Milli and Mae don’t really know how their people came to live here. No one does, not even their wise and gentle Father. On Milliken’s twelfth birthday, their father takes the two girls on an overnight skate down the trench — a coming-of-age ritual to teach them how to fish the frozen river, how to hunt the wild Trenchdogs that wander its frigid banks, and how to give proper thanks to their frozen Gods — The Colden Ones. It’s the trip of a lifetime until the girls push beyond the borders of their humble land and awaken the Trench’s deadly defender… The Snowman! What follows next is an action-packed story of survival, loss and redemption.
Part of the comiXology Originals line of exclusive digital content only available on comiXology and Kindle. Read for free as part of your subscription to comiXology Unlimited, Kindle Unlimited or Amazon Prime. Also available for purchase via comiXology and Kindle.
Rejoice! For at long last the tale of the Boy’s miraculous birth is revealed. A savior born of holiness and science! Truly, such a feat could only be conducted by one as holy as Father. Behold! As the stage is set for the final confrontation between man and the abhorrent hybrid beasts that walk the earth! Praise! For out of nothing Father has birthed a savior: the Boy.
Eisner Award-winning artist Michael Walsh will team up with an all-star lineup of collaborators—Chip Zdarsky, Kelly Thompson, Ed Brisson, and Jeff Lemire—in The Silver Coin. This ongoing horror anthology series will launch from Image Comics this April.
Each issue of The Silver Coin will tell a tale of terror in a shared supernatural world interwoven with common characters and overlapping stories. The series begins in 1978 with a failing rock band whose fortune suddenly changes when they find the mysterious Silver Coin. Little do they know that fame comes with a cost, and a curse is always hungry.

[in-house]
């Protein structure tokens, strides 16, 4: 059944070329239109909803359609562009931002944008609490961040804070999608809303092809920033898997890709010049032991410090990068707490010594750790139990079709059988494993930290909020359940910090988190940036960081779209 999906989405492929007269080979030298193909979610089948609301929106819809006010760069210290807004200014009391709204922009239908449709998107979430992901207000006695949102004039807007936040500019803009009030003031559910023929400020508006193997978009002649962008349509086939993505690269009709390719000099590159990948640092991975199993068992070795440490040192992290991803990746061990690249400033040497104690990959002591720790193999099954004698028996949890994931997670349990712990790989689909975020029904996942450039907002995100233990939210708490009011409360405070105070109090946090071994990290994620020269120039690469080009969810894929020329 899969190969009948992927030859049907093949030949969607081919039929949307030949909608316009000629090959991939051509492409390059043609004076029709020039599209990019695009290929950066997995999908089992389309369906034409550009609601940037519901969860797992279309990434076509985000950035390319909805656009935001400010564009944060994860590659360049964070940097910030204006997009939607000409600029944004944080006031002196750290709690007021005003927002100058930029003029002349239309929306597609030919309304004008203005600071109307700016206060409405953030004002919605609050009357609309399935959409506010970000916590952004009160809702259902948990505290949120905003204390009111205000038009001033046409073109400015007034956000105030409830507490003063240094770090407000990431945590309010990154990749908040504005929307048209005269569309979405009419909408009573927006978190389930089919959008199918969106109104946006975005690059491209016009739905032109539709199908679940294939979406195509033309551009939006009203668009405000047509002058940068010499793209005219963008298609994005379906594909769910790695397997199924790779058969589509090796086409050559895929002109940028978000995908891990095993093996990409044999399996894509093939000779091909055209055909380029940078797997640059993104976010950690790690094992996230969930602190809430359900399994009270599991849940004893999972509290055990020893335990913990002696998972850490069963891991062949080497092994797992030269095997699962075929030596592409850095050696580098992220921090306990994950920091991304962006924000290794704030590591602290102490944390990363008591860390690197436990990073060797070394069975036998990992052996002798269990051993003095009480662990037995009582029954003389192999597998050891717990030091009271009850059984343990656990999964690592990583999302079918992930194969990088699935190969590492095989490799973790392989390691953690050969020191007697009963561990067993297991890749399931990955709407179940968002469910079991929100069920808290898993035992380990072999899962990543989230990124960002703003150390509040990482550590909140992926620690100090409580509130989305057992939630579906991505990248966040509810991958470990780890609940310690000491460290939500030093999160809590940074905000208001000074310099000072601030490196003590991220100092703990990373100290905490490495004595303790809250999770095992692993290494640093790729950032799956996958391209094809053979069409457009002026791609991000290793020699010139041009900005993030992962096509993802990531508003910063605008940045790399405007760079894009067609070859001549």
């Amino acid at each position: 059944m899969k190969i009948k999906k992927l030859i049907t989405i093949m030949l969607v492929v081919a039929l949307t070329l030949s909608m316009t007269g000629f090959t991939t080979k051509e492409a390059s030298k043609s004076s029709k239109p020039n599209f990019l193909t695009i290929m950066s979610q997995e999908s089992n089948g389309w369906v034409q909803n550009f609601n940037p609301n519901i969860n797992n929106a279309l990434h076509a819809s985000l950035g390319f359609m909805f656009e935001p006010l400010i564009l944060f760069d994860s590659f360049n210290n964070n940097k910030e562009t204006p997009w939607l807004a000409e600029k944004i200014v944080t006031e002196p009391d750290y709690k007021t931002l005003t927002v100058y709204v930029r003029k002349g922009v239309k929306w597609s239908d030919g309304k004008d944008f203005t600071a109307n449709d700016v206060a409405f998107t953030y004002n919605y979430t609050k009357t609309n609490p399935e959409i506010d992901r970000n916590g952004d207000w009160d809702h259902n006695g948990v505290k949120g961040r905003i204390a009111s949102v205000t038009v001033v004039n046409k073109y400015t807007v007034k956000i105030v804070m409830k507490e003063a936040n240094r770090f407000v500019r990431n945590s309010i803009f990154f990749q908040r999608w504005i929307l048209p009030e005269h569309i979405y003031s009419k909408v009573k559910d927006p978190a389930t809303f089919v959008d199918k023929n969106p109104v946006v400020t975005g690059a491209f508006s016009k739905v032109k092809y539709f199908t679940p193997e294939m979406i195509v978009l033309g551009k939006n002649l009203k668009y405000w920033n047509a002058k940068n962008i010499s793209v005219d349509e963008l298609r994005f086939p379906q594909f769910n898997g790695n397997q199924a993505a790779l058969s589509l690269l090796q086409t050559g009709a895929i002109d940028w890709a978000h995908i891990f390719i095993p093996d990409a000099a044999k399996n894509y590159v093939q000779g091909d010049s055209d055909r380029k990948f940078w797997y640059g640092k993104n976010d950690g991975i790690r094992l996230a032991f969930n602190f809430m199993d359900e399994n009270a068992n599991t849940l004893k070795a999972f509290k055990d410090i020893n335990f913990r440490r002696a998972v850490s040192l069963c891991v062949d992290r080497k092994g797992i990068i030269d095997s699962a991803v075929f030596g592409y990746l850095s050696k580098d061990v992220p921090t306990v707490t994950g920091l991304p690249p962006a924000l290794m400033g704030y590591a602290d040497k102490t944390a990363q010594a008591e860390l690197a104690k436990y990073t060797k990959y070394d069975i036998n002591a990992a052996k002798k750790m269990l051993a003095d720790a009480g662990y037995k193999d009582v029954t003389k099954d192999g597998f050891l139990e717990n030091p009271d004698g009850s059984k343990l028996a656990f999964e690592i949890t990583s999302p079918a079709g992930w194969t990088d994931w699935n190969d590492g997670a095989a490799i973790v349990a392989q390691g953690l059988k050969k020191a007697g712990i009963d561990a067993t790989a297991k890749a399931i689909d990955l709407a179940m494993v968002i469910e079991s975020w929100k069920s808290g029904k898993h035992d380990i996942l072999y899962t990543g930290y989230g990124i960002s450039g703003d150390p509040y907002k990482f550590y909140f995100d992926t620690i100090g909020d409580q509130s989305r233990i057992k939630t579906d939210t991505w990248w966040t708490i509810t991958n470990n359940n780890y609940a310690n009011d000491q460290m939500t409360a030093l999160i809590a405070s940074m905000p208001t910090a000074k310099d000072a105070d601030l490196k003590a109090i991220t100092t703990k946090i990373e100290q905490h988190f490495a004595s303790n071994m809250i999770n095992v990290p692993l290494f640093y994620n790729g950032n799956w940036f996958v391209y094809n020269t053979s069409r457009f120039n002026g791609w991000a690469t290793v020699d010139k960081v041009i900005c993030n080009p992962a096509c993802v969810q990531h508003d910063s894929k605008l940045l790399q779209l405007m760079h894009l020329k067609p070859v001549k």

The Silver Coin #1 Cover A by Walsh (Diamond Code FEB210045), The Silver Coin #1 Cover B by Tula Lotay, and The Silver Coin #1 Cover C by Maria Nguyen will be available at comic book shops on Wednesday, April 7.
In Barbalien: Red Planet #2, writers Tate Brombal and Jeff Lemire, artist Gabriel Hernandez Walta, colorist Jordie Bellaire, and letterer Aditya Bidikar use the Black Hammer Universe sandbox to show the danger, tension, and yes, joy of being a queer man in the 1980s during the AIDS crisis. The first half of the comic is an homage to ball culture as Miguel, the young Latinx gay activist that Barbalien saved last issue, shows Mark Markz (Disguised a closeted, blond gay man named Luke) around an underground gay club until it is raided by the police. The dark, yet welcoming colors from Bellaire create a vibrant space that is interrupted by the jarring reds of the homophobic cops, their night sticks, and slurs. These are Markz’s colleagues on the force, and throughout the comic, he grapples with his different identities and roles in society: Martian, gay man, and police officer and tries to reconcile them while using abilities to be different things to different people.
Barbalien: Red Planet has done an excellent job of showing how difficult life was for my queer elders. Nowadays, I can go on Yelp and find a decent gay bar or queer-friendly space. Coming out was personally difficult, but being queer is something that is mostly tolerated by members of American society unless you’re a piece-of-shit Republican or Trumper. Rainbow capitalism is a thing, cops show up at Pride, well-meaning, yet tone-deaf corporate grocery stores think that “ally” is part of the LGBTQIA spectrum, and Ru Paul is a fracker. There is an assimilationist streak going on in the queer community (i.e. Lesbian couples throwing gender reveal parties.) where folks try to fit in with our late-capitalist, neoliberal, and fuck it, white supremacist kryriarchal society instead of resisting it. They applaud a racially profiling medium town mayor for being the first LGBTQ cabinet member in the administration of a right of center groper and a gender essentialist TERF and amuse themselves by watching annoying, heterosexual late-night TV hosts act out queer male stereotypes before a bloviating audience. (Aka fuck Pete Buttigieg, Joe Biden, Kamala Harris, James Corden, and Prom.)